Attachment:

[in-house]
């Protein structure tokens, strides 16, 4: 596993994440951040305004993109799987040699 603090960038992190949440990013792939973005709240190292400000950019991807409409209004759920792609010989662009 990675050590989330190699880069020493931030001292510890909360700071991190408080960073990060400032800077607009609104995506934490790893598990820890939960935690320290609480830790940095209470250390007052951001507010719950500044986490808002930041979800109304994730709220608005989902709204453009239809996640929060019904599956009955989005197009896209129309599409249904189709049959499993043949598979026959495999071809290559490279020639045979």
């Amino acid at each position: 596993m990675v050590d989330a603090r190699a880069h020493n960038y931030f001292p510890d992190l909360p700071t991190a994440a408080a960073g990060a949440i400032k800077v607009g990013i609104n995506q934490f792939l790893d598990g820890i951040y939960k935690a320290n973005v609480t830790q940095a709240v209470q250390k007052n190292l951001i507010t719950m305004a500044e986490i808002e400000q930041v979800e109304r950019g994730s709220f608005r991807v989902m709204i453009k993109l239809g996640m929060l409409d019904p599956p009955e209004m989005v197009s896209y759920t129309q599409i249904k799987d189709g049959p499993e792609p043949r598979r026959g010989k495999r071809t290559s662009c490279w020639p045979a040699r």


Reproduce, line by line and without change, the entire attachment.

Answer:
[in-house]
């Protein structure tokens, strides 16, 4: 596993994440951040305004993109799987040699 603090960038992190949440990013792939973005709240190292400000950019991807409409209004759920792609010989662009 990675050590989330190699880069020493931030001292510890909360700071991190408080960073990060400032800077607009609104995506934490790893598990820890939960935690320290609480830790940095209470250390007052951001507010719950500044986490808002930041979800109304994730709220608005989902709204453009239809996640929060019904599956009955989005197009896209129309599409249904189709049959499993043949598979026959495999071809290559490279020639045979």
């Amino acid at each position: 596993m990675v050590d989330a603090r190699a880069h020493n960038y931030f001292p510890d992190l909360p700071t991190a994440a408080a960073g990060a949440i400032k800077v607009g990013i609104n995506q934490f792939l790893d598990g820890i951040y939960k935690a320290n973005v609480t830790q940095a709240v209470q250390k007052n190292l951001i507010t719950m305004a500044e986490i808002e400000q930041v979800e109304r950019g994730s709220f608005r991807v989902m709204i453009k993109l239809g996640m929060l409409d019904p599956p009955e209004m989005v197009s896209y759920t129309q599409i249904k799987d189709g049959p499993e792609p043949r598979r026959g010989k495999r071809t290559s662009c490279w020639p045979a040699r």